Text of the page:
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An idle thought, as the resurrection of sociology will take a little while yet: are we to consider Max Weber’s “ideal type” construction as a transcendental argument, rather than as invoking the types as Platonic universals? Perhaps the “ideal type” used to explain a phenomenon is just the appropriate concept for ‘understandingly’ comprehending a social process, and Weber is just giving us what we should identify as the Urform of ordinary historical ‘explanation’: justified in terms of its meshing with our common-sense schemata for comprehending the historical and social world and the material facts of historical and social processes, rather than the “analytical realism” of Parsons’ interpretation.
If you’re like me (although the premise of most of your lives is that you rather aren’t), you have some trouble with foreign languages. The Rosetta Stone program, which features Sesame Street-style object/word pairings, has its fans among the gente and the expert alike: however, its cost and restrictive licensing make it an unattractive option for the cash-poor (and another premise of most of your lives is that you rather are). Following Thorstein Veblen’s advice to “look at the letters until they make sense” eventually pays off, but the time-frame may be unacceptable for someone with places to go and things to do.
Alternative choice for the “intermediate” language-learner: listenlive.eu, which has streaming web radio from various European countries (I searched around for a world counterpart, but although Internet presences for, e.g., Chinese TV exist outside of the G8 connections get sticky). Although Saussure was frequently ridiculed during the era of post-structuralism for insisting on “the only bond, the bond of sound” being the fundamental key to a language, learning the actual morphophonemic “state-space” of the language — which you can unlock by checking the foreign version of the day’s events against the version in your ever-dwindling local newspaper — can’t hoit.
Yes you can.
As part of my enforced leisure I’ve been reading impressively priced scholarly items from the local bibliothèques (I’ve now read enough late Nietzsche to see a “Circe of philosophy” were I to see one), but also diminishing my cache of casually purchased paperbacks which had been waiting for a very idle man to become even more idle. I once owned a couple hundred of these, philosophical and sociological and literary offerings by the academy to the “man in the street”, or more properly speaking his disposable-income-rich offspring; I imagined that if I were only to plow through them, I would end up healthy and wealthy and wise, a well-integrated member of the American middle class, rather than a pleuristic and “pluralistic” member of the lumpenproletariat. But every stage of my inpatient treatment has involved heavy reading, and I’ll be damned if having read all of Being and Time (of course, not well enough) or selections from Pepys (who?) did me a lick of good.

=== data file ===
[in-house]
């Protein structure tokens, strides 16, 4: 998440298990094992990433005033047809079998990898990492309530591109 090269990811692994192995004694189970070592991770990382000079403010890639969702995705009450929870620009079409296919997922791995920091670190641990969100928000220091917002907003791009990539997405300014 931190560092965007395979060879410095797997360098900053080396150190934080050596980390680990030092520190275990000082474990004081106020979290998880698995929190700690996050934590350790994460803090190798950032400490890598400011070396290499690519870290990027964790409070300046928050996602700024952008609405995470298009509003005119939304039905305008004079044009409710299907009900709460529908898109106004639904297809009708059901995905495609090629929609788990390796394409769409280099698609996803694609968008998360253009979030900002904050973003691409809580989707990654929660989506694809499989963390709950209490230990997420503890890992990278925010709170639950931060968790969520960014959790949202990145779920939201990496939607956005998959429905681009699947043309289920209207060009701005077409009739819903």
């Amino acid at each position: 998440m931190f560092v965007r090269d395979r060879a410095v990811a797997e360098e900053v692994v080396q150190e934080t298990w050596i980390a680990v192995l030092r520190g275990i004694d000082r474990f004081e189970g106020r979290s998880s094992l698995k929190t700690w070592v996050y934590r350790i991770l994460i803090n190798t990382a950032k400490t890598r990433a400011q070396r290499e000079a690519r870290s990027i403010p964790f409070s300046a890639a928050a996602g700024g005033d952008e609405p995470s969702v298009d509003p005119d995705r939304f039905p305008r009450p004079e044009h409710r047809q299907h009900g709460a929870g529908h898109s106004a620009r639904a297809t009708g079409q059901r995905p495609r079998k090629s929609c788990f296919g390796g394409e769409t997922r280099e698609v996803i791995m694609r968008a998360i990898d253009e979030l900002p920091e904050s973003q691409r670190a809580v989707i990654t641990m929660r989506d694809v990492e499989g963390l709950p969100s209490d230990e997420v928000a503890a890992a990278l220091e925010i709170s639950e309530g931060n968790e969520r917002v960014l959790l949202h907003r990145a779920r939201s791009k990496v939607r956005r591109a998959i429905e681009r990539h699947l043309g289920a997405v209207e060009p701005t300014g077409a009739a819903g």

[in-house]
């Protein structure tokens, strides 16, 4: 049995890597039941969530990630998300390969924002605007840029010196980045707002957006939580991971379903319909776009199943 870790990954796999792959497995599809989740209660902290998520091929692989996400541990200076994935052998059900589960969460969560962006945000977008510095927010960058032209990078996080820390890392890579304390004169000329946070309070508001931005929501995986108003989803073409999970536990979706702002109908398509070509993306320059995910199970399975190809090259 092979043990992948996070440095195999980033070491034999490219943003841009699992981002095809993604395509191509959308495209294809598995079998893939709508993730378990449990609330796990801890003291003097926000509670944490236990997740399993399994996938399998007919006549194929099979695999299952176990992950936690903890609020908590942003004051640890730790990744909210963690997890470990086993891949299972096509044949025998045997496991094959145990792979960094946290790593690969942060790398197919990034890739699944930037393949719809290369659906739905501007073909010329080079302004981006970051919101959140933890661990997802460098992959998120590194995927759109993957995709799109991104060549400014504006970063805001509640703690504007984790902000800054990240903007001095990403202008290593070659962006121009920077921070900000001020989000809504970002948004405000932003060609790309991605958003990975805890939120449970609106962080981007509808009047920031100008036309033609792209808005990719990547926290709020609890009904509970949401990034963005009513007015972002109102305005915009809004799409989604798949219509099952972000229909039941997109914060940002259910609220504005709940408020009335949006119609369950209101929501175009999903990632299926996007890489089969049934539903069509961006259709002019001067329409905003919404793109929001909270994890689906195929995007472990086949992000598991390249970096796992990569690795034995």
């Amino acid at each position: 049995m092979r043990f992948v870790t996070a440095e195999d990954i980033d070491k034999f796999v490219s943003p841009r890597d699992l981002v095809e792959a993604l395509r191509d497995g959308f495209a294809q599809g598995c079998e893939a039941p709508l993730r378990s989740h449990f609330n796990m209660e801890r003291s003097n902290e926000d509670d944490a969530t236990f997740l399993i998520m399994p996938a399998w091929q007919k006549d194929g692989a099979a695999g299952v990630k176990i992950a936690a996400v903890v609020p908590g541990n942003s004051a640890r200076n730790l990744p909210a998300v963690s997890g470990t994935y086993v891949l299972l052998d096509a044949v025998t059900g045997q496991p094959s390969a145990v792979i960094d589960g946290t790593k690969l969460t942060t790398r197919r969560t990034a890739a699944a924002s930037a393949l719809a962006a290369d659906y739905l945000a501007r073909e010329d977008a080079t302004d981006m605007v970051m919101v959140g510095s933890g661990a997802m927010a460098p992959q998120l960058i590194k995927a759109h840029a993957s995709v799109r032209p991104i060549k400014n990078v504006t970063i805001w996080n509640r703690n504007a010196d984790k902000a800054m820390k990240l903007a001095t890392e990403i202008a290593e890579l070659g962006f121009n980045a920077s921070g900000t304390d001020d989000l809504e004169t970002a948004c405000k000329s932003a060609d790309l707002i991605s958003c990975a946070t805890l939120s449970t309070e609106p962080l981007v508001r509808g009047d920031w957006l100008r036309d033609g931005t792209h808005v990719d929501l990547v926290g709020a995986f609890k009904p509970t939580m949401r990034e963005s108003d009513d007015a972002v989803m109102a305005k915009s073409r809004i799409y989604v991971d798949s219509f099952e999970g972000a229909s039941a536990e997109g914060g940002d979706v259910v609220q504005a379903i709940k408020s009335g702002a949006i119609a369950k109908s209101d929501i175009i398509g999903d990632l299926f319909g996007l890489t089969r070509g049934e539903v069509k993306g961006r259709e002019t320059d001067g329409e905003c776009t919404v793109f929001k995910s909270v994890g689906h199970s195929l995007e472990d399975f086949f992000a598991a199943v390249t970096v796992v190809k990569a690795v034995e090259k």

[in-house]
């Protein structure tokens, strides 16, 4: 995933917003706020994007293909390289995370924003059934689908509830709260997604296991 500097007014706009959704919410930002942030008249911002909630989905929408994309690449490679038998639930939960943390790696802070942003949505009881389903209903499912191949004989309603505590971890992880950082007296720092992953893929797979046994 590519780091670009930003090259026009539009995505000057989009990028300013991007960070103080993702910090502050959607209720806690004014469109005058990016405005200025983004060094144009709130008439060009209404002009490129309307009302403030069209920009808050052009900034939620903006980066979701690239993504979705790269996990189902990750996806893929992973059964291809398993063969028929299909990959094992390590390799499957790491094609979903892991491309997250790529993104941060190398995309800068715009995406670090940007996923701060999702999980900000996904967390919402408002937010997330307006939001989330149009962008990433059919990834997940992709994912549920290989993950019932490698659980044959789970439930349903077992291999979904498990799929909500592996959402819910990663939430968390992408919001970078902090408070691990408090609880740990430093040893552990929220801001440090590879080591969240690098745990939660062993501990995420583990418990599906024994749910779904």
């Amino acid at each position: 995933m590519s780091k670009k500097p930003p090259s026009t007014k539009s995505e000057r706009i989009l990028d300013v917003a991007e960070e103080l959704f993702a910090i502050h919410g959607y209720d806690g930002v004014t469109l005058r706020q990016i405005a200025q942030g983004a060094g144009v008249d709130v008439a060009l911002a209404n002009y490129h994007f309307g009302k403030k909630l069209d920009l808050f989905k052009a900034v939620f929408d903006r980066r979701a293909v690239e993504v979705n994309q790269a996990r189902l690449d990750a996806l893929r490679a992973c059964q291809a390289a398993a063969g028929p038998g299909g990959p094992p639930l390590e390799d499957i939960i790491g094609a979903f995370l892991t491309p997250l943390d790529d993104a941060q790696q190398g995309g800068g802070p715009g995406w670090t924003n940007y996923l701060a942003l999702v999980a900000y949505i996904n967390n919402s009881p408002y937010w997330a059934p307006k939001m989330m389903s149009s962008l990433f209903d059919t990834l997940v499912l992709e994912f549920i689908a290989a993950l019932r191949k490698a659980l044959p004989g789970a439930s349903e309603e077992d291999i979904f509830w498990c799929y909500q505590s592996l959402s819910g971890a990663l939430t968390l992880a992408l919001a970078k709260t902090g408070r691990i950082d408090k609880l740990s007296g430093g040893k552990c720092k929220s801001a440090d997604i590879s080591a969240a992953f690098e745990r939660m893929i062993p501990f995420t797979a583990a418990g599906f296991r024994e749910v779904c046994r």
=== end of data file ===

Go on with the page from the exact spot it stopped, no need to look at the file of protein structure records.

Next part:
However, I think the rather massive default on the part of booksellers and publishers with respect to “intellectual” material for the mass market is sad to see. Once upon a time certain paperback houses like Mentor, whose slogan forms the title of this post, tried hard to make high culture affordably available: now people are reduced to picking through remainders of university press trade paperbacks (which are normally outrageously priced). The booksellers are at fault as well: every Barnes and Noble or Borders outside of “college towns” sells the same fifty books of philosophy, including a lot of “pop” items which would make thought-provoking reading for high school students but are hardly adequate for their college-educated clientele. The advent of the electronic book may improve matters: Sony’s reader, a damn sight better than Amazon’s Kindle, is in stores now for $299. Perhaps it will become standard equipment for schoolchildren if it ever makes it to $99, but with the price points for consumer electronics staying more stable than the technology this is doubtful.
So, in lieu of hitting the library hard there’s not much for the book reader to do except remember, and perhaps wait.
An anecdote I related in a mini-essay about X: as I was leaving the late Great Northwest Bookstore earlier this decade, a young woman picking through the bargain bins outside looked at me and said to her friend “X wasn’t the same after Billy Zoom left”. I generally tend to agree, but earlier this decade our country also got involved in a protracted military conflict; I played a rather unheroic role in this event (I must confess my comment to another bookstore’s employee and sometime anarcho-syndicalist “They should air-drop P. Diddy and Mya to get the booties movin'” revealed a certain sense of the operation’s infelicity, but I was generally more concerned about not striking a profile as a terrorist myself in those days). In years since, I’ve often reflected on a product of the first Gulf War, the Zoom-less X’s “Country at War” (from Hey Zeus, 1993).
These days, I find my enthusiasm for a single-state solution for Israel/Palestine dampened by the fact that about half of my Facebook friends have “funny names”: I also have a hard time choosing between the outrageous wantonness of IDF destruction and the far vaster Islamic world’s overweening concern for “the little country that couldn’t”. Maybe this is a song for half of that war, too.